A quick google search will call up millions of car insurance websites promising you the cheapest imaginable insurance after a drink driving conviction. Many of these are specialist drink driving car insurance companies, who will naturally require higher premiums from you if you have a DR10 or any other conviction listed on your insurance.
The best way to navigate between all these different insurance companies and find the cheapest and most extensive coverage after a drink driving conviction for you, is to use a free insurance broker. A study by Money Supermarket shows that requesting an insurance quote online when you have two or more drink driving offences only gives you 61 to 70 results, rather than the 70 to 80 you can expect with no convictions at all. After you have four or more offences, you’ll see a mere 6 to 10 results.
Unlike insurance comparison websites, whose quotes will be generalised as they won’t know all your details, insurance brokers can provide you with a greater range of options if you have a drink driving conviction.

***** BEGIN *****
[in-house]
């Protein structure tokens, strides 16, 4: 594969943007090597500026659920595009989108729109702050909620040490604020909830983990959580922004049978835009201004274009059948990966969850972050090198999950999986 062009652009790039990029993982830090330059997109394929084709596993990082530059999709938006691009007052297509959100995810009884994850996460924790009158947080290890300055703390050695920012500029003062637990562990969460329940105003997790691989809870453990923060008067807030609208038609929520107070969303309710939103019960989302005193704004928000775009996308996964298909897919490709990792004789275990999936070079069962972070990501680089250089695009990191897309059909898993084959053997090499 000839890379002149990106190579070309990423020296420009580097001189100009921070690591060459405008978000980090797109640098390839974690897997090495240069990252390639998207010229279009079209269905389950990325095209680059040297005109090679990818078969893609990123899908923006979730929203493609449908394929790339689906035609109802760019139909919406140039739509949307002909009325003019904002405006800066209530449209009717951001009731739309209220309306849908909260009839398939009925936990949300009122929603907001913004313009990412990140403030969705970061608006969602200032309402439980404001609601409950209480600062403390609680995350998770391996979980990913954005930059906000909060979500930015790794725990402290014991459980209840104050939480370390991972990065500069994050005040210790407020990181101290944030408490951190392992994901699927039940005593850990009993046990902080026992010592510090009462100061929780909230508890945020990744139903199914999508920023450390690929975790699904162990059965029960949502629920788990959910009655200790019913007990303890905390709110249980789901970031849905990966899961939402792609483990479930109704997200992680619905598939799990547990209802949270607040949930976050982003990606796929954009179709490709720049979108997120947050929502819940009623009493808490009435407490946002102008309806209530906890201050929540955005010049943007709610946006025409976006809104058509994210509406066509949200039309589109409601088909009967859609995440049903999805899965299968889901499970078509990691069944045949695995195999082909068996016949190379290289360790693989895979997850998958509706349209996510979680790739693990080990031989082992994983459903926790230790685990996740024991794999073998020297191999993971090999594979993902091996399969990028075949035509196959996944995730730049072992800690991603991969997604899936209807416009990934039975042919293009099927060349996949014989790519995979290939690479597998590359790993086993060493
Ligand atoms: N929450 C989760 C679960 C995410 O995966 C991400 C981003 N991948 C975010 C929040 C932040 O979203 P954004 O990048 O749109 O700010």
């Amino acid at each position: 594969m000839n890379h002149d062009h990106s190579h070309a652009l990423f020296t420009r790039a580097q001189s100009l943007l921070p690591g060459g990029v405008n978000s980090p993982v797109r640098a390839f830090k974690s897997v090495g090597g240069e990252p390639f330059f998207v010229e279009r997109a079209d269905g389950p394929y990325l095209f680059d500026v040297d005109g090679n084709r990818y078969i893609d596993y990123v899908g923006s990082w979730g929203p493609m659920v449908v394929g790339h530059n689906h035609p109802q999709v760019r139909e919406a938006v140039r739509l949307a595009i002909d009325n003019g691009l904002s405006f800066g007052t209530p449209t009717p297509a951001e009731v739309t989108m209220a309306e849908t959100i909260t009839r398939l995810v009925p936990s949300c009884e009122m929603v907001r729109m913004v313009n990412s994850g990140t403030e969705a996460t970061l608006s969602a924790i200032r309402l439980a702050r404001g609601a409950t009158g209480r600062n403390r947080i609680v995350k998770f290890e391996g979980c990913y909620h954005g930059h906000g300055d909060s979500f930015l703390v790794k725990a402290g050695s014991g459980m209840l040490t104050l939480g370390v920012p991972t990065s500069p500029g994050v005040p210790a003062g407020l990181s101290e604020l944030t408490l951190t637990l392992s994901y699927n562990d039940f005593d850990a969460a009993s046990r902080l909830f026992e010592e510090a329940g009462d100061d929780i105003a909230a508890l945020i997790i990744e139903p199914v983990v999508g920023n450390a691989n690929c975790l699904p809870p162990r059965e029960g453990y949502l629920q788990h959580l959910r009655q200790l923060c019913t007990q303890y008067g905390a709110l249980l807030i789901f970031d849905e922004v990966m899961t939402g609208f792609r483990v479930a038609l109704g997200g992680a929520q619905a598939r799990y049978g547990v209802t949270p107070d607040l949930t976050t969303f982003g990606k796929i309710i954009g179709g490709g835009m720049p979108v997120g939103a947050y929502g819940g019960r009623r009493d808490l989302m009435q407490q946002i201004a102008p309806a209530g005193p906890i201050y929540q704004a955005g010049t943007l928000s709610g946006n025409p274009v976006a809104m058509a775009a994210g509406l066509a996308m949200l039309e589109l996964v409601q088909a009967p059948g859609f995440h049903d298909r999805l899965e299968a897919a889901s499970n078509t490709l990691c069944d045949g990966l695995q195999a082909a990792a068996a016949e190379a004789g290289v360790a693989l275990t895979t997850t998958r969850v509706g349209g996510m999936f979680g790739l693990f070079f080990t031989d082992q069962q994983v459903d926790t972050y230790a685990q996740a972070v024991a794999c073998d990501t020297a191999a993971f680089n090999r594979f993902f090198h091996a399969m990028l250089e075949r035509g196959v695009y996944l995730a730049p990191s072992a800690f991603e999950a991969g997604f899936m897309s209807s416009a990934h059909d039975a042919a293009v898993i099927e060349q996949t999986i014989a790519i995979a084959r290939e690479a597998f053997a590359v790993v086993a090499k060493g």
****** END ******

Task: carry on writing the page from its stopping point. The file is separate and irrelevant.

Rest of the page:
This is because insurance brokers have prior relationships with insurance companies and will be able to access deals that companies don’t advertise. While online insurance quotes are usually system driven, insurance brokers will work together with insurance companies to discuss a bespoke policy and rate, which often means you can get cheaper insurance.
As experts in the insurance business, brokers can analyse your specific situation to find the cheapest policy for you, and are likely to get better prices out of insurance companies, because insurance companies know that customers who go through insurance brokers make less claims, costing them less.
How to reduce your insurance after a drink driving conviction
There are lots of ways you can reduce the cost of your insurance after a drink driving conviction. Let’s look at them now.
Take the Drink Driving Rehabilitation course
It’s a great idea to take the Drink Driving Rehabilitation course after a drink driving conviction, if you want to reduce the costs of your insurance. Most insurance companies recognise The Drink Driving Rehabilitation Course as proof that you’ve worked to overcome the issues that led you to drive under the influence in the first place, and are likely to decrease insurance premiums as a result. These courses can decrease the lengths of driving bans up to 25%, which in turn can reduce your insurance.